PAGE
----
Neate, who commutes from Auckland via scooter, ferry and scooter, was on his long journey home from Waiheke on the night of the awards and was watching the awards on his phone when he got the news he’d won champion exhibitor.

“I was completely caught off guard. I was tuning in from the ferry and was completely knocked off my feet.”

Neate’s commute takes about 90 minutes each way — half of that on the ferry.

“People ask ‘how the hell do you do it?’ but the job is that good. It is a long time, but it beats sitting in traffic and once I get to the boat, I have a coffee, send some emails, and if I’m lucky I get to see some dolphins or a whale. It’s pretty magical and I’m extremely lucky. And then you get to the island and it’s a lovely place.”

That Neate now works as a brewer in a vineyard is a nice coming together of all the strands in his life.

With a Bachelor of Science in biology he started worked at Hort Research as an entomologist working on bio-control, or “studying insects  eating insects to find ways to minimise pesticides”.

From there he moved into laboratory work at Oyster Bay winery in west Auckland.

“I learned a lot about wine, the flavours, production, the analytical side – and I fell in love with it. I spent seven years chasing vintages, working from labs to cellars.”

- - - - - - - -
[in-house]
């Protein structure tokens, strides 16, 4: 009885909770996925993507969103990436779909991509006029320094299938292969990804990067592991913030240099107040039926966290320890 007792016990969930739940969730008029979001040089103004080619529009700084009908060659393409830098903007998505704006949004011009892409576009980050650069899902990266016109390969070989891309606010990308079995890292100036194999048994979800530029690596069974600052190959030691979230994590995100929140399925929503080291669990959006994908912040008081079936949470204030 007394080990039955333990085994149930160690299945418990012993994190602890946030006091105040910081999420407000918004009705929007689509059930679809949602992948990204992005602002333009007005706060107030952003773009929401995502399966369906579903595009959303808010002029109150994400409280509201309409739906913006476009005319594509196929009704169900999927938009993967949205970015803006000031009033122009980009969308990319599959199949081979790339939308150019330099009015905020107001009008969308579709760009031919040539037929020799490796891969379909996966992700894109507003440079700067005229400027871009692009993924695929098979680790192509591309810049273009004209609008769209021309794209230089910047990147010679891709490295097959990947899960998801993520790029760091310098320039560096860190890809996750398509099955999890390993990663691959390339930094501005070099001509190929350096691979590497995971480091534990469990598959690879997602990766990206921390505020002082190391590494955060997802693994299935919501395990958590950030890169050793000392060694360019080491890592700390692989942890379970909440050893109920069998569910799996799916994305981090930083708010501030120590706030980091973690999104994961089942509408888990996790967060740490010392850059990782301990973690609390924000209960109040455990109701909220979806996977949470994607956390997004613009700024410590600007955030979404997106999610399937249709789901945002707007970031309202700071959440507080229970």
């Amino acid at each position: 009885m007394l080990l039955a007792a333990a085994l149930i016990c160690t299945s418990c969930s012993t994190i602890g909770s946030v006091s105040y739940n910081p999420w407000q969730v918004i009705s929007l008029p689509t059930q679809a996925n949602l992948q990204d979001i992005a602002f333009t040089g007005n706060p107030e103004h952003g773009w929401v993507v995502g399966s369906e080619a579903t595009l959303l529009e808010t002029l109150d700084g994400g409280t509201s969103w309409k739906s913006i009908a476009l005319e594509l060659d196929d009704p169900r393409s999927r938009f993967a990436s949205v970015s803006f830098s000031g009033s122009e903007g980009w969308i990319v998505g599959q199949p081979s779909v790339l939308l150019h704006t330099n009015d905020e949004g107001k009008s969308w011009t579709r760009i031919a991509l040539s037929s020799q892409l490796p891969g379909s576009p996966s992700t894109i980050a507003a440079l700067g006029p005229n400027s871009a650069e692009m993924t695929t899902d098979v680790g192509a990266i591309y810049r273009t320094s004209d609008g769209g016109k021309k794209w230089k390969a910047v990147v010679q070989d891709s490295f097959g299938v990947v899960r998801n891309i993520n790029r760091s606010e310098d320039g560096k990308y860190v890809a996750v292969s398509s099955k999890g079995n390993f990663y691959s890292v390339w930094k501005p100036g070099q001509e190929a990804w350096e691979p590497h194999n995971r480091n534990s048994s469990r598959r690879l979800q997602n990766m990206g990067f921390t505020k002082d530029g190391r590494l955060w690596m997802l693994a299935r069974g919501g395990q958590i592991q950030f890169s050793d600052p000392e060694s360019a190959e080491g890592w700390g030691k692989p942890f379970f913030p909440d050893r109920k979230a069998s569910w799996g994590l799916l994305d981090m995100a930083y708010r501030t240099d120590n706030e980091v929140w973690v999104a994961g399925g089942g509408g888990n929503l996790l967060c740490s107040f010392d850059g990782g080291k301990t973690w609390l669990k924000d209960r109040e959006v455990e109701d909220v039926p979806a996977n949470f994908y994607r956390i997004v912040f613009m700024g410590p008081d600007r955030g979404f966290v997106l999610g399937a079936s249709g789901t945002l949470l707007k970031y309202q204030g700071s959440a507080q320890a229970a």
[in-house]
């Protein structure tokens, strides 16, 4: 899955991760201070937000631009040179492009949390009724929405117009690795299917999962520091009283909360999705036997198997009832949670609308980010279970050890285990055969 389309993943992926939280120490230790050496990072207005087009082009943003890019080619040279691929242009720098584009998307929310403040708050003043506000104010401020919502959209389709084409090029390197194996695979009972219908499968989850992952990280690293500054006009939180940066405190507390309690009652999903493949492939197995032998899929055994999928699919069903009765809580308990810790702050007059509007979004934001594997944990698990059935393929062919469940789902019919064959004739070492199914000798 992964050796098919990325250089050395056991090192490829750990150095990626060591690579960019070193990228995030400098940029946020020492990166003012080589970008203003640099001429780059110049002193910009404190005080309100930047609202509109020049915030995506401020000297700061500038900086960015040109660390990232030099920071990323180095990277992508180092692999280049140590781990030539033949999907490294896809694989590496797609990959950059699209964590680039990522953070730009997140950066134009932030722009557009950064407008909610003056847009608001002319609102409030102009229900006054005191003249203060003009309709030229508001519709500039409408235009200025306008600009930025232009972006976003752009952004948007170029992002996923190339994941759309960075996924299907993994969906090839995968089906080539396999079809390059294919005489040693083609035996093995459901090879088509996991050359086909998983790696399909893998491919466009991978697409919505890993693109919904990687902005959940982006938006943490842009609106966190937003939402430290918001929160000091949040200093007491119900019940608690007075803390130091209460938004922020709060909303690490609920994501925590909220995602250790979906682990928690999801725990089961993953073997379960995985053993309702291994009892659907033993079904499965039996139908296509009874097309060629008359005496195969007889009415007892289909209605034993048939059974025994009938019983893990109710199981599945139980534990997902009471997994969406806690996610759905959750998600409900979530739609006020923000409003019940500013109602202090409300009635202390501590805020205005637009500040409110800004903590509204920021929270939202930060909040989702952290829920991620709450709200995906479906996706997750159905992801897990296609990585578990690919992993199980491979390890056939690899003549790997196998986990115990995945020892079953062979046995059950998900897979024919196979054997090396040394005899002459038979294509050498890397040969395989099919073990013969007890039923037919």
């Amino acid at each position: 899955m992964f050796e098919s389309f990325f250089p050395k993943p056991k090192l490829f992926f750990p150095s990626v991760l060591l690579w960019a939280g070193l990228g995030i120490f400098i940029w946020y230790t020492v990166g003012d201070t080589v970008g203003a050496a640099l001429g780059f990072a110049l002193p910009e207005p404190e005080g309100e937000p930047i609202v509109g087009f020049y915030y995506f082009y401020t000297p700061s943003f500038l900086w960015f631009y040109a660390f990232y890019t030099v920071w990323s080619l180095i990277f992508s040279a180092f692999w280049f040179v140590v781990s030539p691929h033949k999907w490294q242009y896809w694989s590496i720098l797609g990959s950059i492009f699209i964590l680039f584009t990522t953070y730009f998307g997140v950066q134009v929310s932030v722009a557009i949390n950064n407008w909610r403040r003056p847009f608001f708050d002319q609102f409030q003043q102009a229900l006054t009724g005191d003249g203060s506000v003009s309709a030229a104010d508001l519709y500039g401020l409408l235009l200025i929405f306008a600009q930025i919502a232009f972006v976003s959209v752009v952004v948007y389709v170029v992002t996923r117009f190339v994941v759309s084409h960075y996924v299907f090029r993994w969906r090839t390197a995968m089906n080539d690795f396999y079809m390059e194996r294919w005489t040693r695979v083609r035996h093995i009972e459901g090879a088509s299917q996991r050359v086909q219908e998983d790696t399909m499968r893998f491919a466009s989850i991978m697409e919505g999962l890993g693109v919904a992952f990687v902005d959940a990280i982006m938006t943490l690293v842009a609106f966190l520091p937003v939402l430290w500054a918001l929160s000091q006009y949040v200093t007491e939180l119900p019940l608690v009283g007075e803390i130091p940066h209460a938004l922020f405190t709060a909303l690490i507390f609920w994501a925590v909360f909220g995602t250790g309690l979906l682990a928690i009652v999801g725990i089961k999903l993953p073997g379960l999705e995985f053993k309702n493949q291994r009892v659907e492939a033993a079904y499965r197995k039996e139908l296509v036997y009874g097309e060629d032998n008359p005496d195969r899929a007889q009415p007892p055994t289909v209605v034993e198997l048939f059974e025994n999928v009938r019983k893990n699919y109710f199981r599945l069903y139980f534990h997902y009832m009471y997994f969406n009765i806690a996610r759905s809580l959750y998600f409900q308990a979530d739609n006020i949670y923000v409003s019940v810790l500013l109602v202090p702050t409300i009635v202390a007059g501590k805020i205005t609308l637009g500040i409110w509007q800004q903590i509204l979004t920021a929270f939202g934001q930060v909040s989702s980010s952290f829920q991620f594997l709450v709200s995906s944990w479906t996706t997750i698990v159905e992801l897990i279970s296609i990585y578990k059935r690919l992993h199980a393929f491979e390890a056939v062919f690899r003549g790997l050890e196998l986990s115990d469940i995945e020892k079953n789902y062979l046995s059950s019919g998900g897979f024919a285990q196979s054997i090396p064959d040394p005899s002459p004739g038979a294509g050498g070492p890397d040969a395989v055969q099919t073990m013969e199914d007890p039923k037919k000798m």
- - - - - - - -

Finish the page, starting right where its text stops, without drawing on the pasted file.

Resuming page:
After a harvest in France he wanted to be home and was also getting more into beer, circling back to a home brew passion that started as a 16-year-old.


He briefly returned to Oyster Bay while “upskilling and trying to get into brewing industry”.

He did the short brewing course at Massey University in Palmerston North, alongside Andrew Childs (Behemoth) and Brayden Rawlinson (Fork) and landed a job at ephemeral Auckland brewery Governor.

“They solely made lager – a Munich Helles — and I learned a lot about commercial brewing.”

Governor didn’t last long in what might have been a doomed spot in Arch Hill, as the next tenant was the equally-doomed Funk Estate.

A few months later, a mutual connection put Neate in touch with Tantalus Estate, who were looking for a brewer.

Neate worked a vintage on the winery while they waited for the brewery to be installed and started making beer in 2016.

One of the gifts of making beer on Waiheke is the naturally soft water they get from a bore. The water profile is perfect for making pilsners and Neate’s quite proud of the silver medal won by his traditional Czech-style pilsner.

Despite the increased freedoms about to come our way, the Alibi Brewer’s Lounge is not certain to be open over the busy holiday period due to Covid-driven lack of staff. While the vineyard restaurant will open, the Brewer’s Lounge is operating limited hours, Thursday-Sunday.

“The island got a few issues to overcome, staffing being a big one. The island does rely heavily on foreigners for work and because of Covid a lot of people have gone home.”

In the meantime, says Neate, “buy the cans!”